The blunt way of describing it is that they were used as pharmacologic straitjackets. Simply to suppress wayward behavior that was difficult to manage. Dr. Jeffrey Lieberman, psychiatry professor at Columbia University

In the case of foster care, lawsuits and legislative action have proven to be effective tools in fighting the mistreatment of children.

Prescription to foster care kids peaked in 2008, after child welfare advocates, federal agencies like the U.S. Children’s Bureau and the Government Accountability Office, and individual states, like Washington, Texas and California, stepped up, precipitating a shift toward greater restraint.

“The net effect of all these actions has led to a shift toward more careful and cautious antipsychotic prescribing in many states,” Crystal said.

In 2016, California passed laws to limit psychotropic drugs prescribed to kids in foster care settings and to monitor high-prescribing doctors, following an investigation by the San Jose Mercury News, which found that nearly a quarter of adolescents in California’s foster care system were receiving psychotropic drugs ― a rate 3.5 times higher than the national average.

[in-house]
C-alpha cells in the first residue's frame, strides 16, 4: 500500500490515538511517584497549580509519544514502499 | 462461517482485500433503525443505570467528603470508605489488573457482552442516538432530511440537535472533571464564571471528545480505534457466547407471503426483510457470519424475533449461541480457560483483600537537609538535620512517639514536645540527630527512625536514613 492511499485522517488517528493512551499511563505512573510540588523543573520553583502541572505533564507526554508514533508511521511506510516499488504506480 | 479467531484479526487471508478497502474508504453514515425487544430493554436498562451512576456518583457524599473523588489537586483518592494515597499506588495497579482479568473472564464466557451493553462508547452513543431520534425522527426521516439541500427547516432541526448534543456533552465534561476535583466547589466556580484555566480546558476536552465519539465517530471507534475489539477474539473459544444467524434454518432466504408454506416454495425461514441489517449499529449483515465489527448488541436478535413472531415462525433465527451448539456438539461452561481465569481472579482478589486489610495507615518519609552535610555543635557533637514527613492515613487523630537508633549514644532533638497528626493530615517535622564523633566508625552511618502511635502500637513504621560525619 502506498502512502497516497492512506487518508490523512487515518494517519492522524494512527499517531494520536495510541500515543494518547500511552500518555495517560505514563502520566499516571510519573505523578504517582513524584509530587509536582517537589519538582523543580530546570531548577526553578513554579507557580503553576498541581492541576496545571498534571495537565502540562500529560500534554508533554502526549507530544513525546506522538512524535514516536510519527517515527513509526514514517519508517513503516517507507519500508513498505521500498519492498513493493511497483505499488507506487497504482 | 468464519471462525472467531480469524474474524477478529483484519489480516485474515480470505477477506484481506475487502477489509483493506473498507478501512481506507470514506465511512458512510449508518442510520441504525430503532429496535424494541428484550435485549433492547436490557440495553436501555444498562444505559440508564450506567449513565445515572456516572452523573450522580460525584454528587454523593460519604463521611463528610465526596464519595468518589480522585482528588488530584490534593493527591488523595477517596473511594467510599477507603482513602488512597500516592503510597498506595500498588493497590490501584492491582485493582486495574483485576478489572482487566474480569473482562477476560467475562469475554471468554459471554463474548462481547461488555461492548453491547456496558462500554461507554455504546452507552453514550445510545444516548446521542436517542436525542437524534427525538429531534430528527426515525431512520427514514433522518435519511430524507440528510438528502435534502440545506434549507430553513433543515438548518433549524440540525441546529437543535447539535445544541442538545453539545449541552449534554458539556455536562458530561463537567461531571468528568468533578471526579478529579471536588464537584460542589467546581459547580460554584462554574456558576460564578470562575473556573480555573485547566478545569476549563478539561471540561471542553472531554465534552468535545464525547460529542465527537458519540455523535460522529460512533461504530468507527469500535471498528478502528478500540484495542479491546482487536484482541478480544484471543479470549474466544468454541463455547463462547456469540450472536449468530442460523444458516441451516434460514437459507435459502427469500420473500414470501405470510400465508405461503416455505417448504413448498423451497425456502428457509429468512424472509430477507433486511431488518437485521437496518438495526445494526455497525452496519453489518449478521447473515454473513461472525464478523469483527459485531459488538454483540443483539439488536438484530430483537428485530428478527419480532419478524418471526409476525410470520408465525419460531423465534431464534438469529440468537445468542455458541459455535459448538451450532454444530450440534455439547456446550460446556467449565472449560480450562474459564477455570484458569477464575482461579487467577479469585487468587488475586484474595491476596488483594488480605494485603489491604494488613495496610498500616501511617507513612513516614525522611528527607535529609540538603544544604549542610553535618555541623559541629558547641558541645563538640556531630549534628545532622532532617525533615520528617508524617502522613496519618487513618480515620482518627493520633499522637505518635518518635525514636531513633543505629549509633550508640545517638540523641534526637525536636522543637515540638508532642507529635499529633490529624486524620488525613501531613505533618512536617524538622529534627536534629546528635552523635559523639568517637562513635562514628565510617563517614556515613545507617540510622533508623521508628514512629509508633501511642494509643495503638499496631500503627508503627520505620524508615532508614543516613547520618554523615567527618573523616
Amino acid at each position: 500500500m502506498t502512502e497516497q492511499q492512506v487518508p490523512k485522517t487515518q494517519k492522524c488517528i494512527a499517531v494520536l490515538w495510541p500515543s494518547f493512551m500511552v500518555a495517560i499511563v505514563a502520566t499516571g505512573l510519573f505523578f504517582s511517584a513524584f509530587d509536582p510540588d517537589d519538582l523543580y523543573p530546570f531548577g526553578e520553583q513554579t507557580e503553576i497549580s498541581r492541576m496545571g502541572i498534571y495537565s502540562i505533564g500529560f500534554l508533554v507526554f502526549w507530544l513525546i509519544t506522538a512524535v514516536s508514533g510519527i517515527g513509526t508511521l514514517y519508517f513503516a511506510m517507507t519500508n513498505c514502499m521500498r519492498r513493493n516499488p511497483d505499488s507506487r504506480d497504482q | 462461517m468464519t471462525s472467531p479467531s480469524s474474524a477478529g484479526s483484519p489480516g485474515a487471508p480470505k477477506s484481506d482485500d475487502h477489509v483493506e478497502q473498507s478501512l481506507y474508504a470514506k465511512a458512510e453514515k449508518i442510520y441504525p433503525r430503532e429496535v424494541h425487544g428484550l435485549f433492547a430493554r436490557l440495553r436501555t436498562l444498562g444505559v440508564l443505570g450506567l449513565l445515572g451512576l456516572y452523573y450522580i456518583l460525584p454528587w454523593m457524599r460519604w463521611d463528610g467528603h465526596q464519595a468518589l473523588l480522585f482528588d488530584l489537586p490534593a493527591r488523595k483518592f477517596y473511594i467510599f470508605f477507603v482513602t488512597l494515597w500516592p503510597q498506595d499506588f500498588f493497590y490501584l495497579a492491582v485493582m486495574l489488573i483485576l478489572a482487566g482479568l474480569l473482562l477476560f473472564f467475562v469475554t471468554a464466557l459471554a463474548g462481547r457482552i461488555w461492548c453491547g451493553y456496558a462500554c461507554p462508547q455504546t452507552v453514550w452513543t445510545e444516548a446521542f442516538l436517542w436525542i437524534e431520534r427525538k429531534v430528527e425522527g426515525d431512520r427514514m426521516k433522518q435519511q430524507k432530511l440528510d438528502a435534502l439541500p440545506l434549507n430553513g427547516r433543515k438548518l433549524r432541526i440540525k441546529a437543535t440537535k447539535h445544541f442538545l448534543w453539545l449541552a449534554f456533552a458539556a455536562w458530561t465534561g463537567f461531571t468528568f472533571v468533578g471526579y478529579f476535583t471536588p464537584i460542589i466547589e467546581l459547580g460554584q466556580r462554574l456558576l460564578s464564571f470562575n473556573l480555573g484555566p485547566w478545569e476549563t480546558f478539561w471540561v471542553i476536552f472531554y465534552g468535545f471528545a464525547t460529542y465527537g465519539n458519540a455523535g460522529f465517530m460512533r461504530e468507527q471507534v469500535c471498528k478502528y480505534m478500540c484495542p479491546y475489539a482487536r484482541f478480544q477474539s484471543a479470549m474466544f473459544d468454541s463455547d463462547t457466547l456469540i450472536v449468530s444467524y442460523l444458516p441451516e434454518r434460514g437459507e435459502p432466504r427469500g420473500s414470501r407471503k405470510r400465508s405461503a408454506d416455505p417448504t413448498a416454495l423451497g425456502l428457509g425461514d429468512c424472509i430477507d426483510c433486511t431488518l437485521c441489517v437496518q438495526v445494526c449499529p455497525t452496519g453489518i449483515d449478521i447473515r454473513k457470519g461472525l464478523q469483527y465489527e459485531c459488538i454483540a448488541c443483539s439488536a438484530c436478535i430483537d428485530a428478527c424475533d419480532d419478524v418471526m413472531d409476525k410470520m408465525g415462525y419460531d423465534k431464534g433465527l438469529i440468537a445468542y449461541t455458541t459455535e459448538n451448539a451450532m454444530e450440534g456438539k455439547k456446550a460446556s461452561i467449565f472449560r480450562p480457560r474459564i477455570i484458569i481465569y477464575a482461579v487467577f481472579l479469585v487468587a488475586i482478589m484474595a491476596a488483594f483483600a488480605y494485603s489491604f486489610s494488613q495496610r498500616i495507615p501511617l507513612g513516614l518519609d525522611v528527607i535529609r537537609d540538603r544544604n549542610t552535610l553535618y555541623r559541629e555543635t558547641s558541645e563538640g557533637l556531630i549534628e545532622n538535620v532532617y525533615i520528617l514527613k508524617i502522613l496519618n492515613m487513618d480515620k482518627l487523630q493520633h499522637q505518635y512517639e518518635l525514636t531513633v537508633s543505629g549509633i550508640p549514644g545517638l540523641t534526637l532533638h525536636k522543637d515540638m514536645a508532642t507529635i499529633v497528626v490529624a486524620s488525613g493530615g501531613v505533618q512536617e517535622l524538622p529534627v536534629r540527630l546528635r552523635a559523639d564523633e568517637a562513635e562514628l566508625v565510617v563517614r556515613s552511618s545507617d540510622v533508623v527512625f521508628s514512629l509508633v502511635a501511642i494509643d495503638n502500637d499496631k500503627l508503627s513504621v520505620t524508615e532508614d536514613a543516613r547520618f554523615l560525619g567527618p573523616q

“The same standards that were passed through my legislation protecting foster children should be applied to children living in harmful conditions in ORR facilities,” state Sen. Jim Beall (D), who authored one of the California bills, told HuffPost. “Detaining children for too long, denying placement with families and using psychotropic medications for behavioral control in unsafe facilities for children is wrong.”

Crystal stressed that children in ORR facilities have even fewer protections than kids in foster care, since they’re not U.S. citizens.

“It sounds like the feds have created this network of centers without the oversight you would have in the child welfare system,” he said, noting that advocacy and litigation, like the Shiloh lawsuit, are still important roads forward. “Sometimes in America the only time you improve systems is when you go to court.”

CONVERSATIONS